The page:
walkitout (walkitout) wrote,

A VERY few remarks on Rachel Dolezal

My primary focus in the first couple days of coverage of this bizarre and still evolving story was on whether the hate crimes/death threats had any basis in reality. I feel like if you are faking up stuff like that, the correct next move on the part of a compassionate community is to quit finding you interesting to speculate about and start trying to get you whatever help you need to not do that any more, while easing you right out of the bright lights of Hey It's Almost Summer and We Need Some Juicy Gossip (<-- I'm not opposed to gossip. But picking on people once it is established that there are serious mental health concerns Seems Wrong to Me). My secondary focus was on claiming that what apparently was the opposite of natural hair for Dolezal was "Natural". That just seems like a violation on so many levels. I'm sure that was insanely picky of me, to focus on that part of it.

In case it isn't obvious, I care about The Truth. I don't think I'm going to find any truth in whether someone is one race or another. But I do think that we can find some of the truth about a particular person and what she did over time. When my husband asked if I'd seen the stuff about a lawsuit against Howard University for discrimination on the basis of being white, I went, no freaking way!


"At Howard University in Washington, D.C., according to the 2005 order, Moore claimed "discrimination based on race, pregnancy, family responsibilities and gender" while she was a graduate student in art."

"the appeals judge said Moore did not apply for an advertised position with the university, but rather “dropped off her resume and a cover letter … acknowledging her understanding that no teaching positions were then available”, according to the ruling."

Okay, so _that_ is very colorful, if my dear readers will excuse the pun.

And then, I ran across this, an opinion piece by Montel Williams (you remember Montel Williams. He was one of the two or three men running shows on the backs of genetic testing to determine fatherhood, back when genetic testing was expensive enough for people to be willing to put themselves through that kind of humiliation to get a real answer. Some of the best daytime television ever invented.).


He mentions his biracial kids and the transracial issues associated with their identity. He mentions the Howard University thing. He wished they'd asked a question about whether someone with her history of lying would have actually investigated claims of racial bias in the event of a police incident. And while he's picking on NBC in this case for playing soft to get the interview when the story is trending, he spends a paragraph on Fox and the Duggars and Fox's focus on whether something should have been leaked when it is the contents of the leak that were so important.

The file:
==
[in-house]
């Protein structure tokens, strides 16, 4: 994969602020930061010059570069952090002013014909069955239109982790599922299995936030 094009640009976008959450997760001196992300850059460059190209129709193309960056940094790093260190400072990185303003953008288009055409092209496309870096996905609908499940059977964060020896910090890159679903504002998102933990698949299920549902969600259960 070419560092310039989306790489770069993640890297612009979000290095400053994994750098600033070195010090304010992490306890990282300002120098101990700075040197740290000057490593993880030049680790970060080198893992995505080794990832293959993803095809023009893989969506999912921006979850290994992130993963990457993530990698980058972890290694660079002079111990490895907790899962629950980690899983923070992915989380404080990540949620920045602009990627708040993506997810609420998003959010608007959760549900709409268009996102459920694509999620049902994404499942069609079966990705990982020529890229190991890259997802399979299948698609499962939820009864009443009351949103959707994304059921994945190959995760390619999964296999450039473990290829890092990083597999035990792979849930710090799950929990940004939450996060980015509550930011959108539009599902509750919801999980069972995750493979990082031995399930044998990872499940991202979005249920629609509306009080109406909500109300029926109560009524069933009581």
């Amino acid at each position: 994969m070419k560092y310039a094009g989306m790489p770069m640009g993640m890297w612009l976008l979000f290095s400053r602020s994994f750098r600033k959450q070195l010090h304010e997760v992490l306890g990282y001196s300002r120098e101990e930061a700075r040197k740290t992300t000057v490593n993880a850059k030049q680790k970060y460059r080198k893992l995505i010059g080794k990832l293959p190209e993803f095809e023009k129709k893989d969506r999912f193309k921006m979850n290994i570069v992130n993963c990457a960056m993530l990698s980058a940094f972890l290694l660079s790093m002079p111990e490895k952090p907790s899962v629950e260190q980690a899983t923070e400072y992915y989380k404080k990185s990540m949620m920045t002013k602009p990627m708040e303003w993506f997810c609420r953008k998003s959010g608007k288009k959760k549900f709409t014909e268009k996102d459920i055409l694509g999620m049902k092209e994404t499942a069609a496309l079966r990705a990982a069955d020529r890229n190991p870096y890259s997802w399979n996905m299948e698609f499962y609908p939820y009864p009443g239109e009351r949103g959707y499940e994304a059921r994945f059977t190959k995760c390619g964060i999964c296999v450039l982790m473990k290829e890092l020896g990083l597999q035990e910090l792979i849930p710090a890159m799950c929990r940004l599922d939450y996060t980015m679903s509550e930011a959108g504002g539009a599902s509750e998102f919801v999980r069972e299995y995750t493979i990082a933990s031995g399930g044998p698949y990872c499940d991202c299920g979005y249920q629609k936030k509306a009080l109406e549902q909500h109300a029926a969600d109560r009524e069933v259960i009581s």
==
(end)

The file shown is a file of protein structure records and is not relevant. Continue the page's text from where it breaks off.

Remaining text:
However, on a day when I really believe that Montel Williams is a font of wisdom and an oasis of sanity in a desert of craziness in which a few people are desperately trying to reassemble the liberal coalition of marginalized groups as it descends into a frenzy of self definition, redefinition and arguments of choice vs identity -- well, that is a day when I probably should just go spend a few more hours playing Farmville 2, because I'm just not sure about how good my judgment is today. It _might_ be really good, but I might really regret what I write next.


I am sad to say that this story is more appealing than playing Farmville 2: Country Escape.

Back when I volunteered at Brookline Public Library, I was reading shelves in Biography when I came across this gem.


I laughed and commented to the librarian that is was shelved incorrectly. Turns out the librarian actually believed that story (this interaction would have occurred sometime between 2004 and 2008). A later librarian reshelved it in fiction, possibly after the story finally broke widely.

I somehow completely missed the story of Tania Head:


I started avoiding 9/11 coverage relatively quickly after the event, and turned my attention elsewhere.

I'd never heard of this guy, but there's a link to him in the wikipedia article for Head -- along with a link to the Dolezal entry.


It has this quote, which seems sturdy enough to reuse more generally for memoirs which cease to be interesting at all once found to be false.

""Once the professed interrelationship between the first-person narrator, the death-camp story he narrates, and historical reality are proved palpably false – wrote Stefan Maechler – what was a masterpiece becomes kitsch."[1]"

These stories don't work as fiction because they don't make any sense.

Here is the NYT describing the aftermath of _Love and Consequences_ being discovered to be fictional. Its author was not claiming to be black, but she was claiming to be of an entirely different class (?) and to have had an entirely different upbringing than she actually had (she was a gang activist, so the invent-a-relevant-backstory motif is shared).


Going further back, there was this, which sparked the Satanic ritual abuse panic:


And yet, for all the commonality -- the invented backstory, the person of privilege who mines an oppressed group for sympathy and book sales or to become a big fish in a small pond, the exposure in which the allies initially defend the person and then the collapse of the organization(s) in which the fraud was involved -- I can't help feeling like the real parallel is Bernie Madoff.
Tags: daily activities, politics
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